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Tales of Akarana

 TWICE IN A NIGHT …. BUT ONCE A YEAR.

What is “Total Diversity?” You learn a lot when you play an evening’s bridge and it is not all about how you can bid, play and defend any particular hand. There are some things which you know already. For instance, playing Swiss Pairs, when the opponents “right side" a contract, they are going to score well, no matter how well you do.

Board 3
South Deals
E-W Vul
9 8 7 6 5 3
J 8
Q 9 7 3 2
K 10 2
A J 10 9 6 4
7 5
6 4
 
N
W   E
S
 
4
K 8 7 5 2
A Q 4
K J 8 5
 
A Q J
Q 3
K 10 9 6 3 2
A 10
West North East South
      1 
2  2  4  4 
Pass Pass 5  Dbl
All pass      

 

North’s 2Spade-small looked like it was intended to set up a sacrifice against a making 4Heart-small game though the reality was slightly different with 4Spade-small an interesting and makeable contract, as long as North is declarer. If South got to the wheel, a club lead will beat this contract, the Spade-small10 providing a second trump trick to go along with the Diamond-smallA and Club-smallK. (There is the little matter of West knowing they can reach partner’s hand in diamonds but not in hearts!)

However, played by North, 4Spade-small can be made, or can it? On a heart lead, declarer needs to draw trumps (or else that Spade-small10 will once again threaten) and take advantage of the favourable lie in diamonds. Playing clubs is not a good idea for North unless East plays the Club-smallJ on the first round.

So, with 4Spade-small a likely make, diving at the 5 level with over half the high card points, vulnerable against not, is actually a good idea. With South very happy to double, a correct club guess will see declarer escape for 1 down, - 200 and 6 imps out as far as the declaring side is concerned. Misguessing the club honours would be catastrophic!

There was even more damage to the “innocent” side on this next board when the opponents again chose the right player to be declarer:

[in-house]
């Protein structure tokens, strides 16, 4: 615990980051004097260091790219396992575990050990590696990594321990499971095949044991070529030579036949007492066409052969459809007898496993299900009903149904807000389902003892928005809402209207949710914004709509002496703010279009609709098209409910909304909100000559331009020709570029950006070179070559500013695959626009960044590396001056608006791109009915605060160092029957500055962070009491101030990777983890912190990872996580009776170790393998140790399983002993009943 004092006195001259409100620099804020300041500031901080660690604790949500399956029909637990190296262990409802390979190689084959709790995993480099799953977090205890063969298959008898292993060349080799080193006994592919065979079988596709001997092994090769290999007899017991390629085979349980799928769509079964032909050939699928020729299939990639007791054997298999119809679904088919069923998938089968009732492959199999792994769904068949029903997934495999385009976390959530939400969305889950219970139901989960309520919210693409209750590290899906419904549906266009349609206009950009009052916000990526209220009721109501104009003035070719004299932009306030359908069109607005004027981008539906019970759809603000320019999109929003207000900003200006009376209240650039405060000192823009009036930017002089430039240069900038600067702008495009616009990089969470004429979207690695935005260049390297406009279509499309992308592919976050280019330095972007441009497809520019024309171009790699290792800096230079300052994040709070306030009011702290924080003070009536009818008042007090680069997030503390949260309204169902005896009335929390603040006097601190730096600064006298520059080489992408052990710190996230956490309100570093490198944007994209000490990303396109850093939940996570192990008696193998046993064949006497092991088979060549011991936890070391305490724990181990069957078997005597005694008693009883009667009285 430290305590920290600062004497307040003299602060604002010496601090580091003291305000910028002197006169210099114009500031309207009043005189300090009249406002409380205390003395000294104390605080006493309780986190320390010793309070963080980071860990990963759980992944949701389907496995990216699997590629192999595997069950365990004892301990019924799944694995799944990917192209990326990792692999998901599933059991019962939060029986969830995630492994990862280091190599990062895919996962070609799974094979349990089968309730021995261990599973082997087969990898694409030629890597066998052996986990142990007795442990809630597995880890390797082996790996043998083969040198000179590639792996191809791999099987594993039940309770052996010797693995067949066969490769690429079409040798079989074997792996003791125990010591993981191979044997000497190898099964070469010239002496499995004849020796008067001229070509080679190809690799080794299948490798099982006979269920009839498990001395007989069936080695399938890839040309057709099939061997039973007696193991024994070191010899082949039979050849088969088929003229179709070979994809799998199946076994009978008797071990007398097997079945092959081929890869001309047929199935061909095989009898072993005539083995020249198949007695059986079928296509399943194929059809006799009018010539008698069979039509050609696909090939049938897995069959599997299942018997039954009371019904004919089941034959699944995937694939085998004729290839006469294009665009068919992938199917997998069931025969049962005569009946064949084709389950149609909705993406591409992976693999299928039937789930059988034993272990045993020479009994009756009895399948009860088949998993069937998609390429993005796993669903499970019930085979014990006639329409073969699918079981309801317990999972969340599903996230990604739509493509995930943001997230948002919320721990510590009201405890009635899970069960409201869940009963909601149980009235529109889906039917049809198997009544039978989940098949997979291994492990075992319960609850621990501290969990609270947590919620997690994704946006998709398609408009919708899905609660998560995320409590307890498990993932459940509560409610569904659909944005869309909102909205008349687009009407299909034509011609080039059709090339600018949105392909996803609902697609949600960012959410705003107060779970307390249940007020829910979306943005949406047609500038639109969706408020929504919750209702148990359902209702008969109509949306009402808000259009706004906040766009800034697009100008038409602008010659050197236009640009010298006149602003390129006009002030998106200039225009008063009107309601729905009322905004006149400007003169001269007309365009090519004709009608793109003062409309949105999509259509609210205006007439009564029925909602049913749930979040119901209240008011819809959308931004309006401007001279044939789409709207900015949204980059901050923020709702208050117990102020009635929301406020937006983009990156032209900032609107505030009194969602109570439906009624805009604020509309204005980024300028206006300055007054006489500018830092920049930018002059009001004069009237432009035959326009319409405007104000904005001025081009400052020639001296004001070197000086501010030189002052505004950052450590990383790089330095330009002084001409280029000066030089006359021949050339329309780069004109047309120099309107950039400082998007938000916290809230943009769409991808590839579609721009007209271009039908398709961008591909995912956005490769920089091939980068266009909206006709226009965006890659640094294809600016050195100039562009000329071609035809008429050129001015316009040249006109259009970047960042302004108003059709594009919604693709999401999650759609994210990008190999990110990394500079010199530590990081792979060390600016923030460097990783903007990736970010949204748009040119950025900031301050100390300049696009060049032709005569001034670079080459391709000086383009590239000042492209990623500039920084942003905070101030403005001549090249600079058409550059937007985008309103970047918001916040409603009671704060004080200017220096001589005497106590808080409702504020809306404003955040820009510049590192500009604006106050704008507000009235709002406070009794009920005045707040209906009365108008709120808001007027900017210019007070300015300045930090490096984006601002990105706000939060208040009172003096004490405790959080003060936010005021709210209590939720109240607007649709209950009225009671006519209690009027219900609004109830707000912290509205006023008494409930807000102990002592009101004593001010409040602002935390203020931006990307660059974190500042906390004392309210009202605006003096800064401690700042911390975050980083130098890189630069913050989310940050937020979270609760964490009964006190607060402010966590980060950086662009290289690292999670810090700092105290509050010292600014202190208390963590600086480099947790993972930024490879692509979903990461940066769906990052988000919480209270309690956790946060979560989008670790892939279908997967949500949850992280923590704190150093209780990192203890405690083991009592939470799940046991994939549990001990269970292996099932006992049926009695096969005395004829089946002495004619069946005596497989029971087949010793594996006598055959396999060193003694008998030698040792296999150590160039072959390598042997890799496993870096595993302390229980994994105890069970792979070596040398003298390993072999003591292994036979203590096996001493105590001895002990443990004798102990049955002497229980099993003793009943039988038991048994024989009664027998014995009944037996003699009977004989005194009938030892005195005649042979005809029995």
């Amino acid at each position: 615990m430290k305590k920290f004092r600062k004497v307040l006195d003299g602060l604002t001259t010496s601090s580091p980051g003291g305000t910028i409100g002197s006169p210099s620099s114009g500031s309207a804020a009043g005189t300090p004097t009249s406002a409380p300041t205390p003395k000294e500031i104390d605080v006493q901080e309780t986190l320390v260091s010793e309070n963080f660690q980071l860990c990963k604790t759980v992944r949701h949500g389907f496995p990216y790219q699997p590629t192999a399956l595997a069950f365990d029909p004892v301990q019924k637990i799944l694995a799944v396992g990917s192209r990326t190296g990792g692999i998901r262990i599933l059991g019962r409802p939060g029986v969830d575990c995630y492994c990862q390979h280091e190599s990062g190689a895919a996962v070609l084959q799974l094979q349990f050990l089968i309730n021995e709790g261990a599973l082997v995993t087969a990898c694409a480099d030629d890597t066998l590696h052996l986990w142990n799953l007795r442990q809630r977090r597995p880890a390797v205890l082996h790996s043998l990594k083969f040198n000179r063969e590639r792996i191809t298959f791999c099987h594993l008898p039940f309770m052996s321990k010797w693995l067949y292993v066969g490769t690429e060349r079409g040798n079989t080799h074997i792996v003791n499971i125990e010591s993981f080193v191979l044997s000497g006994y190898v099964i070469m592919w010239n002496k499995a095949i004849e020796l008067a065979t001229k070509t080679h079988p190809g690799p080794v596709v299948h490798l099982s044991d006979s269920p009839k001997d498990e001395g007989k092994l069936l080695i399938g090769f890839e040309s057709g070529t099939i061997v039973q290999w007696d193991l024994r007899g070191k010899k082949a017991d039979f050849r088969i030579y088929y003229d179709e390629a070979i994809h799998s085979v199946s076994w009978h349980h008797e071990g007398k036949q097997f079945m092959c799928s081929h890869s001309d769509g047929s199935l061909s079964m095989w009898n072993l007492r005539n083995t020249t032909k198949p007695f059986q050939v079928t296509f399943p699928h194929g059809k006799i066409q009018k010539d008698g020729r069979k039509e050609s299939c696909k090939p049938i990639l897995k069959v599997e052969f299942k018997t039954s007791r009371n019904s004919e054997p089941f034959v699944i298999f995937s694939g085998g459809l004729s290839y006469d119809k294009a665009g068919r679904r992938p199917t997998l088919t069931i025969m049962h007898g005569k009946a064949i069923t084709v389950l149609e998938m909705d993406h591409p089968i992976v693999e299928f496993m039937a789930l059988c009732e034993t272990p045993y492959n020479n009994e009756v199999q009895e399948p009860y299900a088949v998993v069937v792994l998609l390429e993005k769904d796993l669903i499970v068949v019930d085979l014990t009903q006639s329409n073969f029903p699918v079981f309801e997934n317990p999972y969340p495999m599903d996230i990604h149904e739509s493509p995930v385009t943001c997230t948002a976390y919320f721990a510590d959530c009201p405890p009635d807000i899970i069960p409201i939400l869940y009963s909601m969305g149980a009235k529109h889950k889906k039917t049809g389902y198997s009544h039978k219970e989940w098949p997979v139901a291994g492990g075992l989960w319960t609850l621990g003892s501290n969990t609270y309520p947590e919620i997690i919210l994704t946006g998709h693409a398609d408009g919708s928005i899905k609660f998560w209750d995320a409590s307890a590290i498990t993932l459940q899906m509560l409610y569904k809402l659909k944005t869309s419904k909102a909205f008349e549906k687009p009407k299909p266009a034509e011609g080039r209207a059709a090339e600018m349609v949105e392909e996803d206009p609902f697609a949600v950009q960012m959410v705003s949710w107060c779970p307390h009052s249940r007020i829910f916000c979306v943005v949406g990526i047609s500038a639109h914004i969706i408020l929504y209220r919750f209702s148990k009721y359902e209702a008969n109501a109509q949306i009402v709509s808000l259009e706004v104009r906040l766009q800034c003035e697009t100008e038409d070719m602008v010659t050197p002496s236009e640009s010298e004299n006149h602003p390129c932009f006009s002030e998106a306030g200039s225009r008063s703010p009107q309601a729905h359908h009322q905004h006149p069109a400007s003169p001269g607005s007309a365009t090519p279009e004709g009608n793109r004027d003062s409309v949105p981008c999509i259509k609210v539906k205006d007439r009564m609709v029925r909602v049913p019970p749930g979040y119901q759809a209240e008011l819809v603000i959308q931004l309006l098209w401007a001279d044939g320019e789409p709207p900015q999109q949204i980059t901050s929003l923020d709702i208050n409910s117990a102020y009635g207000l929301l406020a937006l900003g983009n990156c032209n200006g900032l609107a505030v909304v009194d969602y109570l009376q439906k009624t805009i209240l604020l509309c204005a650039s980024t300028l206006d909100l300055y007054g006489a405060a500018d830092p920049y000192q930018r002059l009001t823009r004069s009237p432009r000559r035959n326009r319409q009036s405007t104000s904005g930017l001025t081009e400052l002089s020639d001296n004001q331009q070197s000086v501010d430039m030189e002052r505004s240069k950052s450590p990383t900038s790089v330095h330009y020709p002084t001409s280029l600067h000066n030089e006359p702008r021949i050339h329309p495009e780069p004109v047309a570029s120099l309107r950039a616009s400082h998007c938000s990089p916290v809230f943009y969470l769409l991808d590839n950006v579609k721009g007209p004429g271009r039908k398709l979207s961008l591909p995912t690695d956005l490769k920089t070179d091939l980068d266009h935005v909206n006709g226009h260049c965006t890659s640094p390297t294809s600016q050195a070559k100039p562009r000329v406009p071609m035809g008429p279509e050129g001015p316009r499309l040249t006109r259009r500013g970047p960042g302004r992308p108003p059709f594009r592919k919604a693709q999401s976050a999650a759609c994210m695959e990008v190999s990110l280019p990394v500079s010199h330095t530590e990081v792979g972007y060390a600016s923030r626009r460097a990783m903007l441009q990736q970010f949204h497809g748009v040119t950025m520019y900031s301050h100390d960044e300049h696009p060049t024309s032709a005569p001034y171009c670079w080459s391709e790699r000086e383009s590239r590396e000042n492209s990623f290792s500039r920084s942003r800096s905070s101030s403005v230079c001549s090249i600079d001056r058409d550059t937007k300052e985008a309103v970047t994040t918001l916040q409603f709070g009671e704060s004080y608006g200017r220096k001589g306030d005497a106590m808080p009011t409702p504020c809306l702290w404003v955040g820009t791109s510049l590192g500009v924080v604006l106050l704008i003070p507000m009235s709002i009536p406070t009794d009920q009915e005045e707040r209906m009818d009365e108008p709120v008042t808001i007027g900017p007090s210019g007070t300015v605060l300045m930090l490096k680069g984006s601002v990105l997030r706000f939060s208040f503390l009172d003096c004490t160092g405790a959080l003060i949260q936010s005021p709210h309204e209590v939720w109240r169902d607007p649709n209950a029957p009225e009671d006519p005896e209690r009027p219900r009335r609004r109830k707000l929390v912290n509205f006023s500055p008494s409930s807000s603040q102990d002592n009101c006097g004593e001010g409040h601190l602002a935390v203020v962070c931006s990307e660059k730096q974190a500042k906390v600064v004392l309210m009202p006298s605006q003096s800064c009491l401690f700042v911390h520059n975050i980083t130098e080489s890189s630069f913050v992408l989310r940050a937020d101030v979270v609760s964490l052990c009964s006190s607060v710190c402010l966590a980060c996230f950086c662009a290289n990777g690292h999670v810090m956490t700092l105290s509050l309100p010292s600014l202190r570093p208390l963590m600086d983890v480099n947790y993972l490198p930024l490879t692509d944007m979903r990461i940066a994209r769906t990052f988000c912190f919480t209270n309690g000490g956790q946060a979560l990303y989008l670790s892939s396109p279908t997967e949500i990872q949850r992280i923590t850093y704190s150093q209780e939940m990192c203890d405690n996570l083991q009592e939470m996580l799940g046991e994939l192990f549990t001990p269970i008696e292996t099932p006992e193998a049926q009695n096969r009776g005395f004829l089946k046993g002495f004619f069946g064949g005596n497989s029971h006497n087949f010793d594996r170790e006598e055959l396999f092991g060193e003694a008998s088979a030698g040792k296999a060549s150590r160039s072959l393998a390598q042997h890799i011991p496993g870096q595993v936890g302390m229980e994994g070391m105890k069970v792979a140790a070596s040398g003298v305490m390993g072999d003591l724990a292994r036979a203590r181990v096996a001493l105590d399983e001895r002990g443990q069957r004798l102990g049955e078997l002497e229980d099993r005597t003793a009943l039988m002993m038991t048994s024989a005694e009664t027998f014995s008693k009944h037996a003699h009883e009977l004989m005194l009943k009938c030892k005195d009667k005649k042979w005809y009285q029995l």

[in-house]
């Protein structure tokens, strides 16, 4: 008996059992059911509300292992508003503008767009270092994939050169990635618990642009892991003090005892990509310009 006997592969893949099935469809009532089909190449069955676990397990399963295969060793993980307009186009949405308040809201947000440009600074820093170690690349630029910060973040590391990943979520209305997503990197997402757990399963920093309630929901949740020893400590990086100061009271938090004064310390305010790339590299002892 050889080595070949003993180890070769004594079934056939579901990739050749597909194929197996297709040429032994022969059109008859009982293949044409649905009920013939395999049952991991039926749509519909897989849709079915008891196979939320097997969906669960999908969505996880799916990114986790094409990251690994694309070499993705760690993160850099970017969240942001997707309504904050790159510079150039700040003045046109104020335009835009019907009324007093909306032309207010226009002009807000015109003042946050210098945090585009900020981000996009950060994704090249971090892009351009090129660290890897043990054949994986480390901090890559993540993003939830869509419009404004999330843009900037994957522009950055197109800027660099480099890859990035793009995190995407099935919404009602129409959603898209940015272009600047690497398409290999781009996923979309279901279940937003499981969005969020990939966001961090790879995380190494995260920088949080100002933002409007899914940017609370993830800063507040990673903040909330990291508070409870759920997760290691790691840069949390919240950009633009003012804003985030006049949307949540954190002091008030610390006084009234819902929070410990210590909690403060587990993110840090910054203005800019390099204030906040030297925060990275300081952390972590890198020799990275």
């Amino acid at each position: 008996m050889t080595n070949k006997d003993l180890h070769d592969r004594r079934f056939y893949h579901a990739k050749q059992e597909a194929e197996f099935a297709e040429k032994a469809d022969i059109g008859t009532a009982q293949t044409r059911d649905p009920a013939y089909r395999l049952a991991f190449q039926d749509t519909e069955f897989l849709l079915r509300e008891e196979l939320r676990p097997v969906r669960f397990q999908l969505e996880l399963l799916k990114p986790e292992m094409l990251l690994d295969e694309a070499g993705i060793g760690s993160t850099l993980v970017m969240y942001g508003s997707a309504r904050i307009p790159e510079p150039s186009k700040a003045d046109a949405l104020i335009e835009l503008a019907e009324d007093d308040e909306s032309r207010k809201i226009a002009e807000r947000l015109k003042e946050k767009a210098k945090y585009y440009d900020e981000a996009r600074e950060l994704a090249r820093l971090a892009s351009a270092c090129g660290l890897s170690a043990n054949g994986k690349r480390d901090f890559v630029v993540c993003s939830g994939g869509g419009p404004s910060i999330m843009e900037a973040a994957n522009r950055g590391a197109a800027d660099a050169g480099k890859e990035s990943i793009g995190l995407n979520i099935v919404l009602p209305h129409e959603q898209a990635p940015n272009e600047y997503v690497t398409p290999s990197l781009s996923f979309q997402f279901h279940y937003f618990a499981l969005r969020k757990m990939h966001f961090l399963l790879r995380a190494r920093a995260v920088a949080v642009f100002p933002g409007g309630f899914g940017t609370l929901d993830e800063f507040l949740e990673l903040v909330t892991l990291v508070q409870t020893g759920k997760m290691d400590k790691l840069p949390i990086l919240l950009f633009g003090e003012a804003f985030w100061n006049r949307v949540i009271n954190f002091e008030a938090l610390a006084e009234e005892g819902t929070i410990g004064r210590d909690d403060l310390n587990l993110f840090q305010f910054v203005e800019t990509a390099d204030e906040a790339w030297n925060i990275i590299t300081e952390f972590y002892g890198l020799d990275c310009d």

Board 10
East Deals
Both Vul
A K 7 5 3
Q 8 6 5 3
8
9 7
8 6
A J 7 2
K 7 6 4
6 5 2
 
N
W   E
S
 
Q 4 2
4
A 10 9 5 3
Q 10 8 3
 
J 10 9
K 10 9
Q J 2
A K J 4
West North East South
    Pass 1 
Pass 1Heart-small1 Pass 1 NT
Pass 2Club-small2 Pass 2 Spade-small
Pass 4 Spade-small All pass  
  1. 4 plus spades
  2. checkback

 

The key to this board was either to be playing a strong no-trump opening, where North can transfer to spades or else as above, play transfer responses to 1Club-small so that South will either directly after the 1Heart-small initial response or as a response to check-back, get to bid the spade suit before their partner.

While, in theory, West can also beat 4Spade-small by leading the Heart-smallA, on many days, that lead would be a disaster. Where West did lead a diamond, the best chance for East-West is that East exit passively rather than switch to their singleton. East would get their ruff…but they have a natural spade trick anyway. Let’s say, after a club exit, South decided to take a losing spade finesse. Only then East should try for their ruff, successfully.

Where East is on lead to 4Spade-small and leads their singleton, West must play the Heart-smallJ to make it absolutely clear which suit to return. With the North hand hidden, East must under-lead their ace to score a second ruff. In practice, six of the eleven North-South pairs made their game. ..more imps out on datum for those who watched as South became declarer!

So, “twice” this night, we suffered from the opposition playing game from the right side….maybe more than twice but no more sad stories.cry Like all bridge players, we tend to remember only the unlucky boards! What then is “Total Diversity” and why did it happen this evening?

total diversity 2.png      total diversity 3.jpg

Total Diversity

Well, it did not …but it nearly did! An extract from a Bulletin at the recent US Nationals in Honolulu (why anyone would head that way with such wonderful weather in New Zealand, I cannot begin to imagine!) tells us that once a year you pick up a hand with just one card of each denomination i.e. an ace, a king etc down to a 2.

With that in mind, the West players on board 7 at Akarana must have been in awe of their hand…almost:

Spade-small Q632                     Heart-small K4               Diamond-smallJ75              Club-small AT83

It surely is the closest I have been to “Total Diversity” all year: something for everyone to now look for when they pick up a dull flat 10 count. I will have a reason to keep playing in 2019 looking for the perfect 10 count. “Tales of Akarana” will return in early February.

Richard Solomon

 

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